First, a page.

Back To Basics: Really Good Mashed Potatoes


Soufflés are to the culinary world what Mt. Everest is to the mountaineering world:  The ultimate proof of skill, tenacity and a whole lotta spare time on one’s hands.  Mastering either a soufflé or Everest seems like a pretty legitimate differentiator between an amateur and a bonafide, dedicated master.  Personally, I’ve never had much desire to tackle either of them.  Call it lack of ambition or just plain laziness, but the achievement of either attempt seems a little overrated to me.

However, I’m not without my own aspirations.  And, perhaps while my efforts don’t come with the same bragging rights, I still find reasons to occasionally blast the triumphant trumpet and shout, “Ta-daaaaa!”  Maybe it’s because I’m a take-it-or-leave-it fan of the soufflé, but I’ve never had much desire to master the art of making one.  For me, my culinary mountain is not the soufflé but rather the humble mashed potato.

Growing up, we ate a lot of mashed potatoes in our house.  We were a meat-and-potatoes family, and mashed potatoes seemed to be the tater of choice.  (I don’t think Dad liked the “fuss” of a baked potato.)  There was even a span of time when our potatoes came out of a box and were “mashed” by simply adding liquid to the dehydrated potato flakes.  I think that was about the same time that Tang replaced the real orange juice in our house.  Thankfully, later on, Mom left the space program and came back around to using real potatoes.

I think I got serious about making mashed potatoes when we started hosting Thanksgiving at our house.  The first few years, I was so concerned about making good, lump-free gravy, I never even gave the potatoes a second thought.  Because, after all, making mashed potatoes is simple, right?  Even the name implies that all you do is mash them.  But, then, as people gathered around the table, I invariably found myself cheerfully saying, “Hope everyone likes a few lumps in their potatoes!”

Short of using dehydrated potato flakes, I think I’ve tried just about every possible technique to make mashed potatoes.  I’ve mashed them by hand using a potato masher, just like Mom used.  I’ve used a hand blender and a hand mixer.  But I never got the consistency that I was after.  All I wanted was creamy, flavorful mashed potatoes.

Then I read Jenny Steffens Hobick’s blog about using a potato ricer.  (You can read her blog post here.)  I had read about using ricers before (Alton Brown highly recommends them as well), but quite frankly I just imagined it being another kitchen gadget taking up space in my kitchen drawers next to the hand blender and hand mixer.  But I was intrigued enough to try a ricer.  I bought the OXO Adjustable Potato Ricer, which I find easy to use.  But there are many options out there.  This particular ricer is adjustable in that you can turn the dial to determine the size of the puree, from fine to course.  I found that the fine setting produces the best version of lump-free, creamy potatoes.  (If you like a few lumps, then use the medium or coarse setting.)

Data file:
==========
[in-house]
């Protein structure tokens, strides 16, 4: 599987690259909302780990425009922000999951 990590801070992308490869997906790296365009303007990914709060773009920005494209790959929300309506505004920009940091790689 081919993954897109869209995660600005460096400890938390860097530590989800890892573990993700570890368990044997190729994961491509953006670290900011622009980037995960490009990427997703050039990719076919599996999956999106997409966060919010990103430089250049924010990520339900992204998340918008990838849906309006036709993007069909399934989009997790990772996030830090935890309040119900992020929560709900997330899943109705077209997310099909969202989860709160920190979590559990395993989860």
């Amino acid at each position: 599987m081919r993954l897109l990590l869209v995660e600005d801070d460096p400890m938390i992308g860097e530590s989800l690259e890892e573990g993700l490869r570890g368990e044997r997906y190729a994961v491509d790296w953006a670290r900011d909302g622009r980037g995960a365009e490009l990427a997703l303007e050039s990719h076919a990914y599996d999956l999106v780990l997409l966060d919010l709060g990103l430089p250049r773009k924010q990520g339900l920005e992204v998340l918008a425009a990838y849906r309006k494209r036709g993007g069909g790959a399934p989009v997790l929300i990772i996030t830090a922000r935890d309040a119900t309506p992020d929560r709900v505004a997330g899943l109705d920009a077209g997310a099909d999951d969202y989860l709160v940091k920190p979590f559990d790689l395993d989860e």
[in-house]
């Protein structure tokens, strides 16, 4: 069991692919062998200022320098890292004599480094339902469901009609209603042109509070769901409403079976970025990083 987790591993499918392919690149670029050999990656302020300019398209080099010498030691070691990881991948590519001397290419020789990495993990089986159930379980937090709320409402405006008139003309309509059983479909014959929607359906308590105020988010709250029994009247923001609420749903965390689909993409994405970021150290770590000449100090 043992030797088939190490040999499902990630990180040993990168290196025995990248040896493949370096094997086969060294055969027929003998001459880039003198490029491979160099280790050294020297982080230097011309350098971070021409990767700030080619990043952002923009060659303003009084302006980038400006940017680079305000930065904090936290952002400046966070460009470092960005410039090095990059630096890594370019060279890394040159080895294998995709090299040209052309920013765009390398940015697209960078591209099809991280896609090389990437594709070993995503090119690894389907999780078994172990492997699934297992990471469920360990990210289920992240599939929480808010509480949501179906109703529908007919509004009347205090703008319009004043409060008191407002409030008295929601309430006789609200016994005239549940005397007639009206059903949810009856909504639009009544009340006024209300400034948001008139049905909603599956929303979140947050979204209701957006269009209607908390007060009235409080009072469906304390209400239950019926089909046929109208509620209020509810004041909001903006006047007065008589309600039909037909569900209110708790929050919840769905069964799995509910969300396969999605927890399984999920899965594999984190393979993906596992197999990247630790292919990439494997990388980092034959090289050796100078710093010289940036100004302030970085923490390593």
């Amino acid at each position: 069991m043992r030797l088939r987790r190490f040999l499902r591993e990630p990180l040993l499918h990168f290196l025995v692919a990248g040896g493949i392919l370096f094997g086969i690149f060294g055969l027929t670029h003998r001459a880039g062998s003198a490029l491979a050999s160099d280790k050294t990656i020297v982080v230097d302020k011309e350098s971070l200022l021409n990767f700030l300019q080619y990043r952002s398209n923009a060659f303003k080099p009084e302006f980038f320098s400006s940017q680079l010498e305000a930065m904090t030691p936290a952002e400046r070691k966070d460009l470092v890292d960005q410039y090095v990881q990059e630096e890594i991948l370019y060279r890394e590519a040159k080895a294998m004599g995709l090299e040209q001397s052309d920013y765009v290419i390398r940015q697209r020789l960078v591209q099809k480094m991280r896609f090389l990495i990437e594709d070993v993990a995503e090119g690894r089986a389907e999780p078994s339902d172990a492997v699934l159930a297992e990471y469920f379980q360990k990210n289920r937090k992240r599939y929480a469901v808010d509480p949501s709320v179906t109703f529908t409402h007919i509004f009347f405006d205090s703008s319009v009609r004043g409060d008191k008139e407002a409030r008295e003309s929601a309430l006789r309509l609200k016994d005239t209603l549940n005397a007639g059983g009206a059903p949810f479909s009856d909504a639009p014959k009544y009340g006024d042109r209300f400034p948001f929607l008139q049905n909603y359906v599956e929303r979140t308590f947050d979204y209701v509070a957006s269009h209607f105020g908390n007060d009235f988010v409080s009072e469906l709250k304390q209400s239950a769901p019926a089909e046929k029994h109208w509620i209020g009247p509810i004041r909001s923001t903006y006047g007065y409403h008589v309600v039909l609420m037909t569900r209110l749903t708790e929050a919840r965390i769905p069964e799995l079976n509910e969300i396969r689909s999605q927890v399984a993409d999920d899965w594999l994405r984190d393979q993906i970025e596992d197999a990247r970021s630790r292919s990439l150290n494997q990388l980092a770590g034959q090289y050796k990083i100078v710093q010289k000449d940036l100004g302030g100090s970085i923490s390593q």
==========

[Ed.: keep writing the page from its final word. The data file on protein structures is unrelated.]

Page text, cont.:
I’m here to report that I’m a convert.  I had anticipated that the ricing process would be slow and cumbersome, but it’s not.  I cook the potatoes in chunks, and after draining off the water, I just put a couple of chunks at a time through the ricer.  The whole process takes just a few minutes, no longer than mashing or mixing ever took.  I then add the warm cream and butter, and it just takes a few good stirs with a wooden spoon to cream the potatoes.

There are differing opinions about which is the best potato to use (I use Russets), or whether you should peel the potatoes before or after you cook them (I do it before).  I also find that heating the milk (I use half & half) and butter before adding it to the potatoes works well.

I’ve long said I’ve never met a potato I didn’t like.  But, let’s admit it, some are better than others.  And, now I’ve finally found a made-at-home mashed potato that is really, really good.  And, while a boiled/mashed potato may not have the same sex appeal as a soufflé, it’s hard to deny that it’s pretty darn good eating.

Here are some good how-to tips on how to boil potatoes from The Kitchn.  (You can read the full blog post here.)

How To Boil Potatoes

  • Prepare the potatoes:  Scrub the potatoes clean.  If desired, cut the potatoes into large, evenly-sized cubes.
  • Transfer the potatoes to a saucepan and cover with cold water:  Cover the potatoes with an inch or two of cold water. Starting the potatoes in cold water helps them cook more evenly.
  • Stir in a teaspoon of salt:  Stir the salt into the water so that it dissolves.
  • Bring to a boil, then reduce to a simmer:  Set the pan over medium-high heat and bring the water to a boil.  Once boiling, reduce the heat to a bare simmer to cook the potatoes.  Do not cover.  (Covering changes the environment in the pot and can make the potatoes turn mushy.)
  • Check the potatoes after 5 minutes:  Cubed potatoes will cook more quickly than whole potatoes; smaller potatoes will cook more quickly than larger potatoes.  Begin checking the potatoes after around 5 minutes of boiling; most potatoes will be done in 10 to 20 minutes.
  • Potatoes are done when tender:  The potatoes are done when they are tender all the way through.  You can test this by poking the potato with a fork, paring knife, or skewer.  If the utensil slides easily all the way to the center, the potatoes are done.
  • Drain the potatoes:  Drain cubed potatoes into a strainer or lift whole potatoes out with a slotted spoon.  If you’re recipe calls for cold potatoes, you can run the potatoes under cold water or dunk them in an ice water bath to cool them down more quickly.

Peeled and Sliced Potatoes  Cooked and Drained Potatoes

Potato Ricer

Warmed Cream and Butter

Really Good Mashed Potatoes

Happy Entertaining!

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